Book Review: Mile High Apple Pie by Laura Langston, Lindsey Gardiner

‘My Grandma’s not the wrinkled kind; she’s the special kind instead. She wears trainers with yellow laces and she laughs very loud. She remembers lots of things like milk carts and special songs. But some days, her remembering is not so good …’As time passes, this little girl grows up and her grandma grows older. Even if at times coming to terms with Grandma’s not remembering is difficult, there are still some very special things Grandma does remember – like how to make mile-high apple pie. And when Grandma suddenly can’t remember who Margaret is for sure, Margaret reassures her: ‘I am Margaret. I am your remembering.’

It was purely coincidence that my daughter chose this book at the library at this particular time, as my own Grandmother (her Great Grandmother) is now in the early stages of dementia. My daughter has found this difficult and I think was a little frightened of her.

Mile High Apple Pie explains dementia in a simple and touching way through the eyes of Margaret. My 5-year-old child could easily identify with this little girl, and it was clear that she shared the some worries as Margaret. I found the opportunity to discuss how her own Nana would in all likelihood get worse, quite easy during this book. It was wonderful how the grandmother in the story was presented as someone who had led an interesting and fulfilling life. I think for children, old people quite often appear to have always been old and I liked being able to talk about our own Nana and how she used to be, and how she still likes a lot of the things she used to do, even if she can’t manage to do them anymore.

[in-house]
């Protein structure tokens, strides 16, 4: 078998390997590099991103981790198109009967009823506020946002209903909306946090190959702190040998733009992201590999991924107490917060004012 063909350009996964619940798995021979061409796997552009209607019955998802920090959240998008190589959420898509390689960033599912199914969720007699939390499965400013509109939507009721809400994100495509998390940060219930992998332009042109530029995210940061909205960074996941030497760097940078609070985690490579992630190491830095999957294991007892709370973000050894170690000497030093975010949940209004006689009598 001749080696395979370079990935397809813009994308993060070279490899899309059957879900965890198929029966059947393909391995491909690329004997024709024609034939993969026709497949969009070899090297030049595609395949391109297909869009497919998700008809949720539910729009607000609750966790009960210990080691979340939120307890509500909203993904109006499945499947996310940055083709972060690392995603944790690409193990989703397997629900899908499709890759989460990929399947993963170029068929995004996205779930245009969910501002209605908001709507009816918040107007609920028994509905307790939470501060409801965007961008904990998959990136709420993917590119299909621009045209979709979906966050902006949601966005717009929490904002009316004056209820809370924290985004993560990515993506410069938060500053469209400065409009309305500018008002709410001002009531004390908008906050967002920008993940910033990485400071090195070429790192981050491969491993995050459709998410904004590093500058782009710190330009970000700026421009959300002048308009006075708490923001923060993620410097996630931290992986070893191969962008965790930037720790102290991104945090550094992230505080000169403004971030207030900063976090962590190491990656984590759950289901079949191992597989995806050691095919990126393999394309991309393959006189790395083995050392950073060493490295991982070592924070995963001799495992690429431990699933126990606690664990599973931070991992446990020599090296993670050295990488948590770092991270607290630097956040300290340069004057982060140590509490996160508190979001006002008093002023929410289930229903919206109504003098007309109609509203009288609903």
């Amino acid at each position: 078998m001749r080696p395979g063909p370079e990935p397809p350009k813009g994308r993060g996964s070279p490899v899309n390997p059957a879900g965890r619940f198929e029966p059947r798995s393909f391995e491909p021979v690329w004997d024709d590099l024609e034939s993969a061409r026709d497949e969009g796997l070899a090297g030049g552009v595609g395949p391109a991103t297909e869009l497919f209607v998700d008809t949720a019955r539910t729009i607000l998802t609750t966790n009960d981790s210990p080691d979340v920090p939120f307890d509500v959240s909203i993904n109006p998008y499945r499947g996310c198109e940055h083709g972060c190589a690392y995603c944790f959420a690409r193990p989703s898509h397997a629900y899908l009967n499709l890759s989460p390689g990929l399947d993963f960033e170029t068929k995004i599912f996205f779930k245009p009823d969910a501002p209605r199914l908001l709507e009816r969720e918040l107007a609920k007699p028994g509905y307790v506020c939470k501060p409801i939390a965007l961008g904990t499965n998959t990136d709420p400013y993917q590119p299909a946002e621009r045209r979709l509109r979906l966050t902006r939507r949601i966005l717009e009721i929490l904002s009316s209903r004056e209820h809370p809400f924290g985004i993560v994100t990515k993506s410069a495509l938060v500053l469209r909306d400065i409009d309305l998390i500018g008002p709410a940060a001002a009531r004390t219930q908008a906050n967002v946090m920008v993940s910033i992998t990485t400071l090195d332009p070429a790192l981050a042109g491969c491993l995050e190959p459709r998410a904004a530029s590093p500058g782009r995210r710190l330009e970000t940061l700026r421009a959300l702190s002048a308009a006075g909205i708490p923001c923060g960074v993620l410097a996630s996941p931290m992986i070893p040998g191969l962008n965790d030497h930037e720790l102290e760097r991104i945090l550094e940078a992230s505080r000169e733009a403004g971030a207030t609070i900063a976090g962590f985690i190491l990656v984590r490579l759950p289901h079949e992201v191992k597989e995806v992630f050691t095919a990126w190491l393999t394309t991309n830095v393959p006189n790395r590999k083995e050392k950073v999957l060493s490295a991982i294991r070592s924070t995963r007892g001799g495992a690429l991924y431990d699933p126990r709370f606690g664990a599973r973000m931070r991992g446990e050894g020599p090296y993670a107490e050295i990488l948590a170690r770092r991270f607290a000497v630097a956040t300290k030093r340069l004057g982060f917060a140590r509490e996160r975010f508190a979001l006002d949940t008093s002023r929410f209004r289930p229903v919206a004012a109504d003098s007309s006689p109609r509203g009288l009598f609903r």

I also really appreciated the way Laura Langston explained how even though Grandmother couldn’t remember Margaret, she still knew she loved her, and when she saw her thought of pleasant things. While my Gran isn’t quite at this stage yet, it is likely to come and for a small child it must be confusing and frightening. I really did feel that the book might have prepared my daughter for this, as she said ‘If Nana forgets us, she will still love us’. My daughter didn’t find it upsetting, she was just interested and I think she now has a little understanding of how her Nana may be. Margaret uses a lot of visual things to help her grandmother remember, such as favourite flowers and music, and both my daughter and me probably found this useful and I have encouraged my daughter to make things for her Gran that will remind her.

The book is illustrated by Lindsey Gardiner and the pictures are quite stunning. Each double page has a bright and colourful scene with plenty of detail to look at. The characters are soft and sweet looking and appeal to young children. At the end of the book is Grandma’s very own mile-high apple pie recipe and instructions, which I thought was a really nice touch.

I really do have to credit Laura Langston for skilfully tackling a complex and emotional subject delicately and simply, in a way that young children will understand. The book is just 26 pages long with 2 or 3 sentences per page. The text isn’t huge but would be suitable for a young reader, however I think this is probably a book best shared with a child as they are bound to have a lot of questions. In this age where our own parents and grandparents live longer, it is likely that our children will at some point have to deal with old age and dementia. I highly recommend this book.

3 thoughts on “Book Review: Mile High Apple Pie by Laura Langston, Lindsey Gardiner

  1. My mother slipped into dementia during the last years of her life. She loved her great children so much and it was sad seeing her remembering go. I used to take the children to visit and as children are they were so up front and honest in their questioning – so important to talk to them and help them understand.
    A lovely post, Rhiana – thank you!


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